THE MARKET the intelligent consumer
CHIN up. If you've ever paused guiltily half-way through a bag of crisps, take comfort from this: 32 million packets of savoury snacks are eaten in Britain every day. You are not alone. We are all in this together. We could even consider it a matter of national pride. The country may have gone to the dogs, but the British are still the unchallenged European masters of snacking, out-munching the French three times over.

And although we don't yet consume the quantity of crisps, nuts, corn and wheat snacks they do in the United States - 7.1kg per person versus 5.2kg - we do buy them more often.

In fact, figures in a new report from KP even suggest that the act of purchasing snacks holds more magic for us than what's in the packet. Asked why they like to snack, just 36 per cent of people said it was because they were hungry. But 11 per cent admitted to a "craving", and 16 per cent said "impulse". And 6 per cent confessed that they filled their faces because they were bored. Given this kind of behaviour, is it any wonder that a crisp, Walkers, is the country's leading food brand?

At pounds 1.6bn a year, the market is enormous and growing. Sales have almost doubled since 1987, reflecting steady changes in British lifestyles. For example, parents now spend 600 million man-hours a year (or more likely woman-hours) driving children to school where once they walked. Imagine how many Monster Munch and cheesy Wotsits dished out as bribes and comforters that means.

With fewer schools offering hot lunches than a decade ago, more children are eating packed lunches. According to the market analyst Datamonitor, three-quarters of all under-10s' lunchboxes now contain bagged snacks. Likewise, because Britain has the highest percentage of working women in the Western world, families now eat fewer formal meals together than in the past, and the frantic pace of modern office life means adults are taking whatever nourishment they can, when they can.

In one's grandparents' day, it was the height of vulgarity to be seen eating on the street. Now we all openly "graze" on buses and trains or just walking along, and marketing experts talk breezily about "street- eat penetration" of brands.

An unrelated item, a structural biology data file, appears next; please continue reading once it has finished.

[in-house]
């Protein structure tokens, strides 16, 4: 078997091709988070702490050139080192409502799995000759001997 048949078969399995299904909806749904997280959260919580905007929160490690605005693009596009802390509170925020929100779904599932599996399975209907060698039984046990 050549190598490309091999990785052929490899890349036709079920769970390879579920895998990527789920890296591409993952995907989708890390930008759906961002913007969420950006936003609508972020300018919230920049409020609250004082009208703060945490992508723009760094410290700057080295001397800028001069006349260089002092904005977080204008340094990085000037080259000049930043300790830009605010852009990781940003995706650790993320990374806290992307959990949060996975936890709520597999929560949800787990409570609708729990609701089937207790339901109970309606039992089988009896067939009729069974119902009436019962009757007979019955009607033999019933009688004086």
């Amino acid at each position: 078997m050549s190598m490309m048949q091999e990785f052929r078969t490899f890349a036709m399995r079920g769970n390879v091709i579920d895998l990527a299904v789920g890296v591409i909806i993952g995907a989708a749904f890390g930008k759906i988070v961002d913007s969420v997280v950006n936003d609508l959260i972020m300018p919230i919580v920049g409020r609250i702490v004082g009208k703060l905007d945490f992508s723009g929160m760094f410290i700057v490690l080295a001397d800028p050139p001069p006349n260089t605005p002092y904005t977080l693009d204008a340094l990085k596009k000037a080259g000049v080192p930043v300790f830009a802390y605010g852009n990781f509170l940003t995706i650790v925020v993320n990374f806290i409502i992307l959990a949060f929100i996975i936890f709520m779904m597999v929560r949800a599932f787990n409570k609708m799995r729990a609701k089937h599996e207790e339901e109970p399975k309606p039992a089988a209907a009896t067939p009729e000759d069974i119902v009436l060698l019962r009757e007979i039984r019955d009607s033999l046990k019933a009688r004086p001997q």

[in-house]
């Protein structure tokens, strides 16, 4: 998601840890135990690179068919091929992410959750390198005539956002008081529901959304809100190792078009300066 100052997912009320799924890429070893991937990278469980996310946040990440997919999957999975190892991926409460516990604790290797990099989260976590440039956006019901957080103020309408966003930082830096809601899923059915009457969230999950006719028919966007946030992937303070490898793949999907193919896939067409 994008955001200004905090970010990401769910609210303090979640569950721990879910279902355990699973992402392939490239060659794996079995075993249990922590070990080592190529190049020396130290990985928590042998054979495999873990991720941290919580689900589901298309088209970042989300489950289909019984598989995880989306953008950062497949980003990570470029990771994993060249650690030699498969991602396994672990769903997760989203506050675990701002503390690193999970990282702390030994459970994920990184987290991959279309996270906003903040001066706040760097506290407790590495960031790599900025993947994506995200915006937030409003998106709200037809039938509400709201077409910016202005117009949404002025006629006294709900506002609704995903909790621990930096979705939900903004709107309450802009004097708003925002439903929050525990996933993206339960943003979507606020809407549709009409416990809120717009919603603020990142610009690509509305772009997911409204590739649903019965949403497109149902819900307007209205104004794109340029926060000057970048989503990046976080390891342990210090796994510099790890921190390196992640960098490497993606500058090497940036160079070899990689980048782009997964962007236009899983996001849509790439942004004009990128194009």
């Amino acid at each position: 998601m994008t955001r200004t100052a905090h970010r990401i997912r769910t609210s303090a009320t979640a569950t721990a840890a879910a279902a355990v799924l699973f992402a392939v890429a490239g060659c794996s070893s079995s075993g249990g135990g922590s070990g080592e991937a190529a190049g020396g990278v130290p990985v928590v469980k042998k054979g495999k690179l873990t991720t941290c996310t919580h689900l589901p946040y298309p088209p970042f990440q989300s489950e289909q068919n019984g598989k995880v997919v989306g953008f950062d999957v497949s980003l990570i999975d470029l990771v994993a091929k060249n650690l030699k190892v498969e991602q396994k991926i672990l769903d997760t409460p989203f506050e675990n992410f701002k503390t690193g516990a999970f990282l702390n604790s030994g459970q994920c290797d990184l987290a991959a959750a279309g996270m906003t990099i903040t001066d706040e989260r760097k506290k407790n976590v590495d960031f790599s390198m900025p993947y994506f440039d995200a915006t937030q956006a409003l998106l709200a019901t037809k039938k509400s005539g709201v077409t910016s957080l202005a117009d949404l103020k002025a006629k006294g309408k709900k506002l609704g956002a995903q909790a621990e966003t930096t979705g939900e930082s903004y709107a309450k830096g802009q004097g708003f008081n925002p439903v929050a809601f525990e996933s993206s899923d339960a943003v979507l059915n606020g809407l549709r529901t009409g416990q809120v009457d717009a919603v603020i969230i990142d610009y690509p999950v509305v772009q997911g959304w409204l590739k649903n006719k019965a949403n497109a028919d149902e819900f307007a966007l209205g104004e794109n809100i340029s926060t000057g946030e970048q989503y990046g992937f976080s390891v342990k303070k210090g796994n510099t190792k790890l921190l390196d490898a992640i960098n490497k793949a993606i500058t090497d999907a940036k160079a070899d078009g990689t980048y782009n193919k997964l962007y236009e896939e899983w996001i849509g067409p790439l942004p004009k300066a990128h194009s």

Those brands have seen many changes in recent years. The so-called "Phileas Fogg phenomenon" fed the adult snack-buying public's appetite for such sophisticated exotic nibbles as tortillas. For a while, it was rumoured that the days of the traditional crisp were numbered. In 1995 it's hard to believe that. Manufacturers have begun to realise that high-priced niche products can only do so much for their profits. So the humble cheapo crisp is back, repackaged in foil and borrowing a little credibility from football.

Walkers Crisps started the ball rolling when it cast the squeaky-clean Gary Lineker as a nun-baiting, child-hating crisp-snatcher in a hugely successful television ad campaign. Then, in August, KP launched the FA Premier League Crisp, 48 different packs complete with football trivia.

The aim, the company says, is "to create a brand which aims to bring together the nation's two great pastimes - football and snacking". And a smart move it is, too, appealing not only to the soccer-mad 16-34 group who make a third of all impulse purchases, but also to children, who eat a third of all snacks.

By contrast, the less said the better about Golden Wonder's flirtation with the national game. The company hired Vinnie Jones, Wimbledon FC's hard-man captain and now football coach By Appointment to Prince William, to launch a "Naughty and Saucy" limited edition of its malodorous corn snack Nik Naks. It contained, the makers jokingly imply, an aphrodisiac. As Harry Enfield - currently advertising Hula Hoops - might say, "Oi Vinnie, no!"

If Vinnie Jones clutching a crunchy love drug is the snacker's nightmare, though, what of the dream - a low-fat crisp that's a licence to pig out and not put on weight? Dream on. We may be able to put a man on the Moon, but sin-free snacking is an area that no company has yet found the technology to exploit. To label a crisp low-fat, by law it must contain less than 3 per cent fat. Regular crisps tend to contain about 35 per cent. Lower- fat crisps, which are often considerably more expensive, have about 25 per cent. That means they are still about as fatty as corn chips.

"We've all got bright people working on low-fat products," says Martin Glenn, Walkers' marketing director. "The reason we've never put the Walkers name on a [low-fat] crisp, though, is that we've never found one that tastes good enough. People think: 'It's only 150 calories, so why do I want it to taste like cardboard?'"